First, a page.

Marissa Schedcik quickly rattles off the date and moment she feared her basketball career had ended.
“June 13,” Schedcik snaps. “We were playing the championship game of a summer camp. I was going in for a wide-open layup and landed wrong.
“I knew right away what happened. They try to tell you it’s maybe a sprain. But right away you know.”
Hard work and determination helped Schedcik erase those fears. She returned to action just six months and four days after the injury.
As the Lady Bulldogs wind down the regular season, Schedcik is leading the Alvord charge back to the playoffs, averaging 10.8 points, 4.3 rebounds, 2.1 assists and 2.5 steals.
Every time she hits the floor, the senior appears to be getting better. Entering Tuesday’s game against Millsap, she is averaging 15 points over her last five games.
Her performance since coming back does not come as a surprise to Rob Schmucker, who has coached her the past four years.
“She was always worried about a setback,” he said. “I told her it’s like a bank account. She’s put so much time in over her four years, that she would be OK. She just needed to get back and get confidence in that knee.”
As a freshman, Schedcik immediately started making an impact for the Lady Bulldogs. She averaged 7.3 points per game on her way to earning 9-2A Newcomer of the Year. She followed that up with strong sophomore and junior years for the Class 2A Region II finalists. Last year, Schedcik averaged 11.6 points and 5.9 rebounds on the way to being named Wise County Offensive Player of the Year.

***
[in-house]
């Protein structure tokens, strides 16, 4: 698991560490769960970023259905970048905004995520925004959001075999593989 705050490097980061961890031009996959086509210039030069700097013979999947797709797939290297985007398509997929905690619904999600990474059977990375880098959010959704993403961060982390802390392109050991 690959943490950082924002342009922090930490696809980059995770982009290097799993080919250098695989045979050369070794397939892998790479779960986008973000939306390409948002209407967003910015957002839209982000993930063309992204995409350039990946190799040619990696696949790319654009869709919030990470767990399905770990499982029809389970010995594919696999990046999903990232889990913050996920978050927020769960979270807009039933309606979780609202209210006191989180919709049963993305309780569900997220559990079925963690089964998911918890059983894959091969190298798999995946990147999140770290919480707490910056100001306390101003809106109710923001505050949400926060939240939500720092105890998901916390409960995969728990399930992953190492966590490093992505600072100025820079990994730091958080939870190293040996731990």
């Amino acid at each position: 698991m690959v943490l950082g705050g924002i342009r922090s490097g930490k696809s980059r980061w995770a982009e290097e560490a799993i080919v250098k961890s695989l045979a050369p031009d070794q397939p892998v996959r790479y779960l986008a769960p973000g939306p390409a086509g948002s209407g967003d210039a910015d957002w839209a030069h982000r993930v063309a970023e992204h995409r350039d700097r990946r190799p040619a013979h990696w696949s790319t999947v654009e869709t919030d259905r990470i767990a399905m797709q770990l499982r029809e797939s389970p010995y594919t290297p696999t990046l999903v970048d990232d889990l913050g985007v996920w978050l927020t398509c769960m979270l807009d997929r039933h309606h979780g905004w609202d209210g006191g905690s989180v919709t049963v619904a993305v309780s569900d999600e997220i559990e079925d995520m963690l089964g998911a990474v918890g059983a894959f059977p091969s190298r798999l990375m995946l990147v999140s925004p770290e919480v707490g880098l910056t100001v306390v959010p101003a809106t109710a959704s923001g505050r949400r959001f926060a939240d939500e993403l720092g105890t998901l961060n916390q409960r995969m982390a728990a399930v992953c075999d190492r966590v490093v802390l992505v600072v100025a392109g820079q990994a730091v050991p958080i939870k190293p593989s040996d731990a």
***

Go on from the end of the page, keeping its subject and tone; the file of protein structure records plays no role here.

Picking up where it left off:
Entering the summer, she was hoping to just add to past success. Then came that fateful day in June.
“It was probably the toughest time of my life. You’ve worked so hard and had such a great experience,” Schedcik said. “Then your senior year, this happens.
“I was just depressed. I didn’t know if I would get to play again.”
An MRI soon after the injury revealed she had torn the anterior cruciate ligament in her right knee along with partial tears of the medial collateral ligament and the meniscus.
Schedcik decided to immediately have surgery instead of trying to brace the knee up and continue to play. She had the surgery in late June. Soon after, she was told she would be able to return to the court this season.
“They told me Christmas or January that I’d get to play again,” Schedcik said.
While the pain of the injury was tough to deal with, watching her team take the floor without her in November was even more unbearable. She watched and took mental notes.
When she returned to the lineup Dec. 17 at Peaster for the District 9-2A opener, Schedcik applied the lessons she learned from the time on the sidelines. She scored nine points in her first game back, a 53-28 victory.
“It was a little emotional at first,” Schedcik recalled. “I was a little scared. But by the second quarter, I was back to my old self mentally.”
Physically, Schedcik said she is continuing to get stronger. Schmucker said he can’t tell a difference other than the new range she’s found on her jumpshot.
“She thinks she’s a step or two behind, but I can’t tell,” the Alvord coach said. “Her outside shooting has gotten stronger, and she’s shooting with more confidence.”
Schedcik claims she had six months to work on her shooting, while waiting to get back on the court full time.
Since returning, Schedcik has taken several spills like she did in the first half against Boyd. But each time she’s hit the floor, she’s quickly dusted herself off and gone back on the attack.
“When I had to sit out, I learned a lot. You have to play with all you’ve got, all the time,” Schedcik said. “You don’t know when it can be taken away from you.”
As the Lady Bulldogs prepare for the final two regular season games and the playoffs, Schedcik is grateful to be back on the floor and for those who helped her get there.
“I have to thank all the people who helped me,” she said. “Without them, I wouldn’t be here.”
She also is thankful for June 13 and the painful lessons it taught her.
“It’s something I wouldn’t wish upon my worst enemy,” Schedcik said. “But it makes you a stronger person. It’s not an experience anyone wants. It tests your faith. But it also taught me a lot.”